In these debates, it was not so much the identification of the problem as the proposed solution that caused discord. There was a strong consensus on the assessment of the social context: the problem of slum housing had to be addressed by the city council and other public institutions. To a certain extent, the various “reformers” shared a miserabilistic vision of “slums”, with most in favour of undertaking a curative demolition-and-reconstruction operation. Ideas of salubrity and hygiene were omnipresent, and medical metaphors extensively used to describe the city – newspapers, for example, spoke of slums as a “plague on society” (La Patrie 1956) or “the very heart of our city [being] eaten away by cancerous slums, strangling its vital organs and paralysing its normal development” (The Gazette 1957).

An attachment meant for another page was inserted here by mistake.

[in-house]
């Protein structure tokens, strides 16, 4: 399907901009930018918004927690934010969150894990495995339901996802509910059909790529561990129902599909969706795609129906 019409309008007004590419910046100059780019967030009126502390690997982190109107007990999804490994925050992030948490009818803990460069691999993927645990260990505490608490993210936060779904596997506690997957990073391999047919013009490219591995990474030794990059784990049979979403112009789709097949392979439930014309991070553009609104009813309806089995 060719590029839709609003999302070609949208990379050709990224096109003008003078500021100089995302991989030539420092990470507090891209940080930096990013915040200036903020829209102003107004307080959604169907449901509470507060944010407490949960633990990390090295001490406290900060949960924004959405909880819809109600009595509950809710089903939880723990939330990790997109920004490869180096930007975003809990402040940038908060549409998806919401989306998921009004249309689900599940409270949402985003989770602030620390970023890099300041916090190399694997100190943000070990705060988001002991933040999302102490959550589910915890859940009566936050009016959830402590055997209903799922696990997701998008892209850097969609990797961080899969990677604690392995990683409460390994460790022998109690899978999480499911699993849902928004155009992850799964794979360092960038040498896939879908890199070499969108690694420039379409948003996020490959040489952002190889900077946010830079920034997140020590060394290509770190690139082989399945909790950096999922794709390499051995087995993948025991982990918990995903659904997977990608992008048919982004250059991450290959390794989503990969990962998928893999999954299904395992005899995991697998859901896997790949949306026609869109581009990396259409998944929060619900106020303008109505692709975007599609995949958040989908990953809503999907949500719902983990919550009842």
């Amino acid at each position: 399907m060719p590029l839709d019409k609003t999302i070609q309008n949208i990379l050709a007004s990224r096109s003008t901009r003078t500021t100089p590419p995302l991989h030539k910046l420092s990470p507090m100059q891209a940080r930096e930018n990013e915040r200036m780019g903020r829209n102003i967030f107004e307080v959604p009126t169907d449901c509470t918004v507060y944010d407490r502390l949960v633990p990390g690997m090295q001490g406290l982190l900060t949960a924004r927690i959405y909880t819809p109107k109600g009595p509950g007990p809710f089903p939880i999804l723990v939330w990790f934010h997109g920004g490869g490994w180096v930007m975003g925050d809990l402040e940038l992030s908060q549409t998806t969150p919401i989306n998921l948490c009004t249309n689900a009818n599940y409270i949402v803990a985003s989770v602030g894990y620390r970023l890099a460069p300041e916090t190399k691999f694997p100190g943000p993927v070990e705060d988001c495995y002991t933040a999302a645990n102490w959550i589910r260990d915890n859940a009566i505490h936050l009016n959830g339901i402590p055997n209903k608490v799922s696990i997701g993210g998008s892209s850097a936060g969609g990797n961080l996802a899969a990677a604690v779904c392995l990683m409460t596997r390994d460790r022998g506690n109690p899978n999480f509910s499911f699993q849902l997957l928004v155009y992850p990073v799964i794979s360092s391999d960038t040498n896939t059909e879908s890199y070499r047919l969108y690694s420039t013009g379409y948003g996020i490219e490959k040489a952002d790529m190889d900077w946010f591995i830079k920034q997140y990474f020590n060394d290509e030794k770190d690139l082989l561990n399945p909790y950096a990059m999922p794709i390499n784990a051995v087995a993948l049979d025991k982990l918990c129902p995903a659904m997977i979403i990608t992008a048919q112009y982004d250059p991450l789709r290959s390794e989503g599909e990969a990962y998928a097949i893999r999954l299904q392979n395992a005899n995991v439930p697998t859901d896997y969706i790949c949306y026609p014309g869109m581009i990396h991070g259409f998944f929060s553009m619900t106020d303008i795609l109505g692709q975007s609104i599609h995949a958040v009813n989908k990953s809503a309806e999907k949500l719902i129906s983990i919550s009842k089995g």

This concept of slum housing was, in reality, nothing new, and did not emerge into Montreal’s public space with the publication of the Dozois Plan. It dates back to at least 1897, when a study was published into the living conditions of the poorest classes of south-west Montreal, “City Below the Hill: A Sociological Study of a Portion of the City of Montreal”, conducted by Herbert B. Ames in the spirit of the American and British reformists. Where the Dozois Plan did break new ground, though, was in terms of its data collection and summary work, the scale of the project, and the level of public dirigisme behind it. An “overlaying of contexts”, as Isabelle Backouche puts it, perhaps explains why such an undertaking in terms of urban renewal came to fruition (Backouche 2014). It is true that a number of contexts overlapped and coincided, and produced a favourable climate for the Dozois Plan: first of all, the numerous scandals that hit the headlines forced the authorities to take significant action to clean up public morality in the city. [9] Second, Montreal, as Canada’s undisputed metropolis at the start of the 20th century, was increasingly suffering from comparisons with other large North American cities, and indeed was gradually overtaken by Toronto as Canada’s largest city and leading centre of commerce, leading certain decision-makers to promote major projects on an international scale. [10]